Hutchinson’s testimony was compared to John Dean, the star witness of the Watergate hearings a half-century ago that led to the resignation of President Richard Nixon for his aides’ efforts to spy on and smear Democrats during the 1972 presidential campaign.

“She IS the John Dean of the hearings,” tweeted the Brooking Institution’s Norman Eisen, who has written legal analyses on prosecuting Trump. “Trump fighting with his security, throwing plates at the wall, but above all the WH knowing that violence was coming on 1/6. The plates & the fighting are not crimes, but they will color the prosecution devastatingly.”

Meadows’ presence has hovered over the coup plot and insurrection. Though he has refused to testify before the January 6 committee, his pivotal role increasingly has come into view.

Under oath, Hutchinson described links between Meadows and communication channels to the armed mob that had assembled. She was backstage at the Trump’s midday January 6 rally and described Trump’s anger that the crowd was not big enough. The Secret Service told him that many people were armed and did not want to go through security and give up their weapons.

Trump, she recounted, said “something to the effect of, ‘I don’t f-ing care that they have weapons. They’re not here to hurt me. Take the mags [metal detectors] away. Let the people in. They can march to the Capitol from here.

As the day progressed and the Capitol was breached, Hutchison described the scene at the White House from her cubicle outside the Oval Office. She repeatedly went into Meadows’ office, where he had isolated himself. When Secret Service officials urged her to get Meadows to urge Trump to tell his supporters to stand down and leave, he sat listless.

“He [Meadows] needs to snap out of it,” she said that she told others who pressed her to get Meadows to act. Later, she heard Meadows repeatedly tell other White House officials that Trump “doesn’t think they [insurrectionists] are doing anything wrong.” Trump said Pence deserved to be hung as a traitor, she said.

Immediately after January 6, Hutchinson said that Trump’s cabinet discussed invoking the 25th Amendment to remove a sitting president but did not do so. She also said that Meadows sought a pardon for his January 6-related actions.

Today, Meadows is championing many of the same election falsehoods that he pushed for Trump as a senior partner at the Conservative Partnership Institute (CPI), a right-wing think tank whose 2021 annual report boasts of “changing the way conservatives fight.”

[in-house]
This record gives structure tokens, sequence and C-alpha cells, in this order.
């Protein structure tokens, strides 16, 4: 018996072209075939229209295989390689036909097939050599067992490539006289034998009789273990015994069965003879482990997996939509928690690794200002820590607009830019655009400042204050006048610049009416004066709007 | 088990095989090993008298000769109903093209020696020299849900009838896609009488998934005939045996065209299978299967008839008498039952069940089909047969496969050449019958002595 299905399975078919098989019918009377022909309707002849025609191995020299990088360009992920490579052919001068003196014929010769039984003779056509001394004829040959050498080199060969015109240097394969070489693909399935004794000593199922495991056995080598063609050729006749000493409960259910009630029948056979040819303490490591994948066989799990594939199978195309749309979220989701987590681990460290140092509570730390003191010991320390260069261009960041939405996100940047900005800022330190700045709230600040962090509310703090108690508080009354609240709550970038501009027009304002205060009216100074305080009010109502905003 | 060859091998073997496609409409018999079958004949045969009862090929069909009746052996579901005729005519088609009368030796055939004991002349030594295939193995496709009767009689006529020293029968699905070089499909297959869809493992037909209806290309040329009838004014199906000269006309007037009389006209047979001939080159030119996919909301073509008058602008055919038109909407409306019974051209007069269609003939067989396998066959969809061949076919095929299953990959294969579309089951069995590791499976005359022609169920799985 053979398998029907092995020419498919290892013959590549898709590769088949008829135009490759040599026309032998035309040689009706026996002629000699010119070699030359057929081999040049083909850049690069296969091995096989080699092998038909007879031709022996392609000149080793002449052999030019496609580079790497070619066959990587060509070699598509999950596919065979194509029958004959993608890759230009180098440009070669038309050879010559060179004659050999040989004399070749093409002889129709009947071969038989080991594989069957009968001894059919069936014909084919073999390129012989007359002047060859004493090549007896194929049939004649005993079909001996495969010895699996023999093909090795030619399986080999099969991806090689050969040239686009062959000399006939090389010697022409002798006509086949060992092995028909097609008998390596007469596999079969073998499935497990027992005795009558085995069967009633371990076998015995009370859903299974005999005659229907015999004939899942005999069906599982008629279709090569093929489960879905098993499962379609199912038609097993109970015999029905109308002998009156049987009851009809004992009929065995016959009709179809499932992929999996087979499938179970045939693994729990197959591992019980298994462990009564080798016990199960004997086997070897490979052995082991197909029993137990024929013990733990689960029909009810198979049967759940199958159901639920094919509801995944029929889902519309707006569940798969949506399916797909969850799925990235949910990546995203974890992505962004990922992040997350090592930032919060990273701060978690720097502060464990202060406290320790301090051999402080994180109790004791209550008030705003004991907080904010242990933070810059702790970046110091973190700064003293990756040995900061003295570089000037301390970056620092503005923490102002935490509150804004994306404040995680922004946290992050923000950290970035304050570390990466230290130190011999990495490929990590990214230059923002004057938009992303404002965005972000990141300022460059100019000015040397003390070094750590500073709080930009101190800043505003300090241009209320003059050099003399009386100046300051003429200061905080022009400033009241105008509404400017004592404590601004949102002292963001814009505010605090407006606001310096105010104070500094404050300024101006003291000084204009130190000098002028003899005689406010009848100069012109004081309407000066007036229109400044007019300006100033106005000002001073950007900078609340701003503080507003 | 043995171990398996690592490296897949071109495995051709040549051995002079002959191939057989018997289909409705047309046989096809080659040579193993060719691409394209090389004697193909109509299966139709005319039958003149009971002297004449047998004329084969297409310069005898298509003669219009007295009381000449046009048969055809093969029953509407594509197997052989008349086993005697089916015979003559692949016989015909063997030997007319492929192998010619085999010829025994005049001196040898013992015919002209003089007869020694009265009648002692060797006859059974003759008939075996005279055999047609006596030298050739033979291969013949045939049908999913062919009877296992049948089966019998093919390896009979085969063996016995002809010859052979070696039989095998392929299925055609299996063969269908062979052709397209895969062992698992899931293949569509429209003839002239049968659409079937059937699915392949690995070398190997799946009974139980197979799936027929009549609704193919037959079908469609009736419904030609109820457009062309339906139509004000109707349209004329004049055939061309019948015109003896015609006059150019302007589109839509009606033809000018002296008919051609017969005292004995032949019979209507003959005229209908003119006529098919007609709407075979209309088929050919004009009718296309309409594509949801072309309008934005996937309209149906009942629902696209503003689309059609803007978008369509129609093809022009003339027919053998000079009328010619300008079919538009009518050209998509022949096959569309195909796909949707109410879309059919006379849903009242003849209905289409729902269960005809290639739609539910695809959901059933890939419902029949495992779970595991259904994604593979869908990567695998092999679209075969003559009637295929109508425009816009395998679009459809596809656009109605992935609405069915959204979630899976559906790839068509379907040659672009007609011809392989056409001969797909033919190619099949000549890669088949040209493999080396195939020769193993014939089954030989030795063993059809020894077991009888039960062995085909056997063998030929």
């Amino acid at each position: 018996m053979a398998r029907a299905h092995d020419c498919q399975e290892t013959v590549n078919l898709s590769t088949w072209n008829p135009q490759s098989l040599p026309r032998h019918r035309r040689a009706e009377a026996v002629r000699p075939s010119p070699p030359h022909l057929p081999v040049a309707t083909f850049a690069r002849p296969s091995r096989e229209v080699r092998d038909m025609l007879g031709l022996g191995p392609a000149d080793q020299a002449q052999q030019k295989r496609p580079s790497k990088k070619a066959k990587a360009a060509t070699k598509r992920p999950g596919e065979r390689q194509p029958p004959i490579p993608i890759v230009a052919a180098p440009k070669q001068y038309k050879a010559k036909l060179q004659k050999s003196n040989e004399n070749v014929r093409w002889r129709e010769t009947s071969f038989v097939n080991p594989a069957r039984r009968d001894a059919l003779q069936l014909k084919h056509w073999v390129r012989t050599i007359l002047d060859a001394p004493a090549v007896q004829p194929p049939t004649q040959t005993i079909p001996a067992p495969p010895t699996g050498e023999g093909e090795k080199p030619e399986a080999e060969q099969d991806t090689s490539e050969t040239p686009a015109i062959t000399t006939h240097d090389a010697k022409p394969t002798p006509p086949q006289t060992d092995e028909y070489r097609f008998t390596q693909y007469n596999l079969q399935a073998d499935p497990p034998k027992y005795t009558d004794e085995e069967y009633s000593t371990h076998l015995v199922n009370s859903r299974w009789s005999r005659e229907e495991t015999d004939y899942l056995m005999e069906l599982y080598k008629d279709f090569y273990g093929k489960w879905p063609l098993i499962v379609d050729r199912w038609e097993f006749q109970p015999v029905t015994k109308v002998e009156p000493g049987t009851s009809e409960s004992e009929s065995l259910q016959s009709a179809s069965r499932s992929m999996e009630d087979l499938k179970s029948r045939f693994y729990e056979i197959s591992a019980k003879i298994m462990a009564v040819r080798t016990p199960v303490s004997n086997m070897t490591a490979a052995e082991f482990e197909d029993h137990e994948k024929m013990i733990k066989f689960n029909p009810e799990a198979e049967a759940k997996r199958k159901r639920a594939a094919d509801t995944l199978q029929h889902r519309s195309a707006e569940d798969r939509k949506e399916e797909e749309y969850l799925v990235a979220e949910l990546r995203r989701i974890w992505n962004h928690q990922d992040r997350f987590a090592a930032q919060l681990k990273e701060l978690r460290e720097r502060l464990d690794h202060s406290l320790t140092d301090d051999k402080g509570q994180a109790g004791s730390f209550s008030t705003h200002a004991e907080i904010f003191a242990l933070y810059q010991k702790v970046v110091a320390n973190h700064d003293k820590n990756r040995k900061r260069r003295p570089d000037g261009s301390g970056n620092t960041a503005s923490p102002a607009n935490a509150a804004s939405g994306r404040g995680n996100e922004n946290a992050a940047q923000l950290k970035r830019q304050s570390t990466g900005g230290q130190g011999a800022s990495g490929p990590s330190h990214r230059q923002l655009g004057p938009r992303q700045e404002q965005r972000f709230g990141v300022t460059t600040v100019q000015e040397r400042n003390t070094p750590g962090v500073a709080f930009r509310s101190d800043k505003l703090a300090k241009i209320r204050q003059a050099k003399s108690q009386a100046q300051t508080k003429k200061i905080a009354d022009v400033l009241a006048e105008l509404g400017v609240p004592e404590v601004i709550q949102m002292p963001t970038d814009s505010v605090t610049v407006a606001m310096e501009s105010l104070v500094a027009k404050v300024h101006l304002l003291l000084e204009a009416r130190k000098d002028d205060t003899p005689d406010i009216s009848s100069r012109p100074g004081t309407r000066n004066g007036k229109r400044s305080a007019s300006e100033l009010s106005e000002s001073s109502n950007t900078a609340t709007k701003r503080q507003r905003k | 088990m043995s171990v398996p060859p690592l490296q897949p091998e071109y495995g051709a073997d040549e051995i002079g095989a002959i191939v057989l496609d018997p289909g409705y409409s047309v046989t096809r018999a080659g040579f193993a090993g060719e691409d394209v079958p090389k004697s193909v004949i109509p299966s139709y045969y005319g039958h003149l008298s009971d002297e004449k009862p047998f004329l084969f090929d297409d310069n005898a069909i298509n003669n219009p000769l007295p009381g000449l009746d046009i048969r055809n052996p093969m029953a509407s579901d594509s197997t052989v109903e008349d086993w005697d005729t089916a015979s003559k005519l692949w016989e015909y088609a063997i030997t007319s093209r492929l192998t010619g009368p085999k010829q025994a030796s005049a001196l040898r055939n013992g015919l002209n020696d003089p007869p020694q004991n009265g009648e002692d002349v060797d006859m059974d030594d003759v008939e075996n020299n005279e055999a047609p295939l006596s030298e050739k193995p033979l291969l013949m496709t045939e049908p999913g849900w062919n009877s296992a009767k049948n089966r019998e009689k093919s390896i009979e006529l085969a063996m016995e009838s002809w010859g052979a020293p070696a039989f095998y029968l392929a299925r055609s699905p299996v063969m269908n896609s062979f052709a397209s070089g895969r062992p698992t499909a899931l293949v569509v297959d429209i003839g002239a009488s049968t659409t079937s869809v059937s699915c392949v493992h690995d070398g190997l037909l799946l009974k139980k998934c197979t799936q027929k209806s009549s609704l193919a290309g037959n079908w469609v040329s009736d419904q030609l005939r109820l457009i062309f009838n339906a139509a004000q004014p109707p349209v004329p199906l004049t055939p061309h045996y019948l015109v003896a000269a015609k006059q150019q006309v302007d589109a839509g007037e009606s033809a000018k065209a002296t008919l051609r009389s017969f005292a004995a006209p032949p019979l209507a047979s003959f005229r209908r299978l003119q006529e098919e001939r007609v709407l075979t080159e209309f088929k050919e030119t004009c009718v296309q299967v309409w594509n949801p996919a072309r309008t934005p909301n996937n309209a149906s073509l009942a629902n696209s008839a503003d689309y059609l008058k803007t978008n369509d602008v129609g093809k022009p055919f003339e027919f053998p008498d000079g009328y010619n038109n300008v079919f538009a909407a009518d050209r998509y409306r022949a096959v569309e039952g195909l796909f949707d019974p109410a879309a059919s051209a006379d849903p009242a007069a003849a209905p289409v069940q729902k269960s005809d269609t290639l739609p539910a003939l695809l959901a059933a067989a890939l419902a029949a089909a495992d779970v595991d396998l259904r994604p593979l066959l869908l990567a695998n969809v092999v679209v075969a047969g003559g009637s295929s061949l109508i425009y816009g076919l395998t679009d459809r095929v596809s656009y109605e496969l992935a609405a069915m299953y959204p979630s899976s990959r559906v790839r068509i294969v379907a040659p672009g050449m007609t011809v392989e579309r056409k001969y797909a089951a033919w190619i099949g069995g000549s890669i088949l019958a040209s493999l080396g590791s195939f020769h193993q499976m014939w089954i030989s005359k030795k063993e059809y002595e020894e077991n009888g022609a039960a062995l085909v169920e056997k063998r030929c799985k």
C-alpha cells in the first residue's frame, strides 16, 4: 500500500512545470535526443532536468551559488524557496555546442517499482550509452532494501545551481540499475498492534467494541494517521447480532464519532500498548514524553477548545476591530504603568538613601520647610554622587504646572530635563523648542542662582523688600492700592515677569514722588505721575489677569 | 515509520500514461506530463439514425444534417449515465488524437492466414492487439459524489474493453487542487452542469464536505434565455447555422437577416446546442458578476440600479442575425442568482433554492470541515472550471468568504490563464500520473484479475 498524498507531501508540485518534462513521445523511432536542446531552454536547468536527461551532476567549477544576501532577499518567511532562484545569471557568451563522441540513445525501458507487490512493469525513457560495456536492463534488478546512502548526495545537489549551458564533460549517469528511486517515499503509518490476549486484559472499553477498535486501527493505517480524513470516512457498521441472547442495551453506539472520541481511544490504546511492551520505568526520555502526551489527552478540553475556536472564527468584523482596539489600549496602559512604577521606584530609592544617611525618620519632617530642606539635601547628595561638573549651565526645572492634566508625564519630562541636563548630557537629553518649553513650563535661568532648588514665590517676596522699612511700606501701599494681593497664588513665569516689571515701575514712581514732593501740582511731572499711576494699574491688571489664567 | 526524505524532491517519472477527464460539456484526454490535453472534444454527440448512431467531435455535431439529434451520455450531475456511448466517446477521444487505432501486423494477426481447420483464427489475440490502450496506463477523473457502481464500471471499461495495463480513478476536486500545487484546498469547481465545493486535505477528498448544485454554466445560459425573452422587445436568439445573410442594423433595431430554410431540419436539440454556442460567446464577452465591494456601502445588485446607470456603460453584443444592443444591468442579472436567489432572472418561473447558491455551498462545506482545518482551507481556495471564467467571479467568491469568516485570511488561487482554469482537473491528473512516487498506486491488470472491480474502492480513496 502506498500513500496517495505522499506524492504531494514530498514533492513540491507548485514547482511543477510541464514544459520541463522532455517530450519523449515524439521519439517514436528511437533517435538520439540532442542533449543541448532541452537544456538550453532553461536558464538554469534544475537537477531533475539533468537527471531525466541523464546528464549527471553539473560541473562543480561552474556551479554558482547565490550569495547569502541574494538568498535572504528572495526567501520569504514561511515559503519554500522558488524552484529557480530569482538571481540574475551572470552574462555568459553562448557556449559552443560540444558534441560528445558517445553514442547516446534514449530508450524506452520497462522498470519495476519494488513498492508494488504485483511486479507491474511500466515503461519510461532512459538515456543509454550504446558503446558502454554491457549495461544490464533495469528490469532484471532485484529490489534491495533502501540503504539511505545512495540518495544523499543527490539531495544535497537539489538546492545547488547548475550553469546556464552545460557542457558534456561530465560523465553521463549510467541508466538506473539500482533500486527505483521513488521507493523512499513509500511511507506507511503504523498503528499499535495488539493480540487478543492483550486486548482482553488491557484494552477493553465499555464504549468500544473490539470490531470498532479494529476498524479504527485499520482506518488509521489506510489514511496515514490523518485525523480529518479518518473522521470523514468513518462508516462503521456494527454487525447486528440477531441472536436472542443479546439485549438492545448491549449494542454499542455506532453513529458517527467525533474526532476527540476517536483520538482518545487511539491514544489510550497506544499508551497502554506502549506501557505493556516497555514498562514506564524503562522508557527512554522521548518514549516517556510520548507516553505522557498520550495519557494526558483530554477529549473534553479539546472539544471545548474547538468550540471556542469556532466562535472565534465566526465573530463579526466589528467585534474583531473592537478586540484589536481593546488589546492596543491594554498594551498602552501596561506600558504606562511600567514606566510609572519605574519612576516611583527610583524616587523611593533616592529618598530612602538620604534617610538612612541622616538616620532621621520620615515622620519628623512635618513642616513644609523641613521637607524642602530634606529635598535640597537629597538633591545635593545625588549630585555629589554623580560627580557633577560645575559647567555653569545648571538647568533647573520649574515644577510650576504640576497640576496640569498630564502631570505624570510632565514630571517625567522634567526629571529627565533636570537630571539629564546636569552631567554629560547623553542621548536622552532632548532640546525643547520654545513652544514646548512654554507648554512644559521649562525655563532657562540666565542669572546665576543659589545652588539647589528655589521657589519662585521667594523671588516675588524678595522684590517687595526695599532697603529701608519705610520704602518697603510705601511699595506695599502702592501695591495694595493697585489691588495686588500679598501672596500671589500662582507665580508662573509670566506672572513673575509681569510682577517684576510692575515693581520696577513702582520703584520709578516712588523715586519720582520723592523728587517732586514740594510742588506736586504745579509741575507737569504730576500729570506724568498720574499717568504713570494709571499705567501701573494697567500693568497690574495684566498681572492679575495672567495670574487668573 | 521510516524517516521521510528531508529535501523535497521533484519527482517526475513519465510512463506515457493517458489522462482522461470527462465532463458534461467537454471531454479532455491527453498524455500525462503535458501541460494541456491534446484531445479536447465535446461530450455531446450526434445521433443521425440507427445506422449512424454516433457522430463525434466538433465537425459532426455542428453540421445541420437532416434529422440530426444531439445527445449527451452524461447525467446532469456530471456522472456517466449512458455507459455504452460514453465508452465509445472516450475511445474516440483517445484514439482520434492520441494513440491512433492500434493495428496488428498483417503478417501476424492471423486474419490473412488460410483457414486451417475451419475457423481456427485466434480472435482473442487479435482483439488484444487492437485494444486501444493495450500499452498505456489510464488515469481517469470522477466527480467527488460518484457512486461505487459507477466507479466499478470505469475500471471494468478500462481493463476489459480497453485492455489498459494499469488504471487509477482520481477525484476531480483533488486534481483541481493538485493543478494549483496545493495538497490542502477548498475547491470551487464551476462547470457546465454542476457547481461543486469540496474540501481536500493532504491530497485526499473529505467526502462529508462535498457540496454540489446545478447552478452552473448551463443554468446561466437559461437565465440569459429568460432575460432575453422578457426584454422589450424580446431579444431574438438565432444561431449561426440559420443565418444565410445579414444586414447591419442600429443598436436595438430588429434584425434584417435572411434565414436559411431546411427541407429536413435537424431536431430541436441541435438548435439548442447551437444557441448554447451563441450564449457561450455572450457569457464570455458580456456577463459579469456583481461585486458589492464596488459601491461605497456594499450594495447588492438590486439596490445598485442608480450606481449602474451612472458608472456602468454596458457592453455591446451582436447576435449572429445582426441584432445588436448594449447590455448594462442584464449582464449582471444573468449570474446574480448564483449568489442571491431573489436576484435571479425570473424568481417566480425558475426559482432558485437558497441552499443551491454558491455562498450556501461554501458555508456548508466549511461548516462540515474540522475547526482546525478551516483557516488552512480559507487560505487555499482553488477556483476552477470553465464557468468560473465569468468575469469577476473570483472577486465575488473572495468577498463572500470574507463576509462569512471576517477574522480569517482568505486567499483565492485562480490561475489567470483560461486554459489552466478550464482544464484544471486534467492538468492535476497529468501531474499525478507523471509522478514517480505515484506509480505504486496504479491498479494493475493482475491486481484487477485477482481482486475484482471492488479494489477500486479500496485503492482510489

His colleagues include Cleta Mitchell, a lawyer who pushed for Trump to use every means to overturn the election and leads CPI’s “election integrity network,” and other Republicans who have been attacking elections as illegitimate where their candidates lose.

Hutchinson’s testimony may impede Meadows’ future political role, as it exposes him to possible criminal prosecution. But the election-denying movement that he nurtured has not gone away. CPI said it is targeting elections in national battleground states for 2022’s midterms, including Arizona, Georgia, Florida, Michigan, and Pennsylvania.

Trump did not give Meadows a pardon. But in July 2021, Trump’s “Save America” PAC gave CPI $1 million.

Steven Rosenfeld is the editor and chief correspondent of Voting Booth, a project of the Independent Media Institute. He has reported for National Public Radio, Marketplace, and Christian Science Monitor Radio, as well as a wide range of progressive publications including Salon, AlterNet, The American Prospect, and many others.

Tina Peters

YouTube Screenshot

A right-wing conspiracy theorist who was indicted in March on criminal charges of tampering with voting machines to try to prove former President Donald Trump's lies of a stolen 2020 presidential election on Tuesday lost the Republican primary to run for secretary of state of Colorado, the person who oversees its elections.

With 95 percent of the vote counted, Tina Peters, the clerk and recorder of Mesa County, Colorado, was in third place, trailing the winner, fellow Republican Pam Anderson, 43.2 percent to 28.3 percent.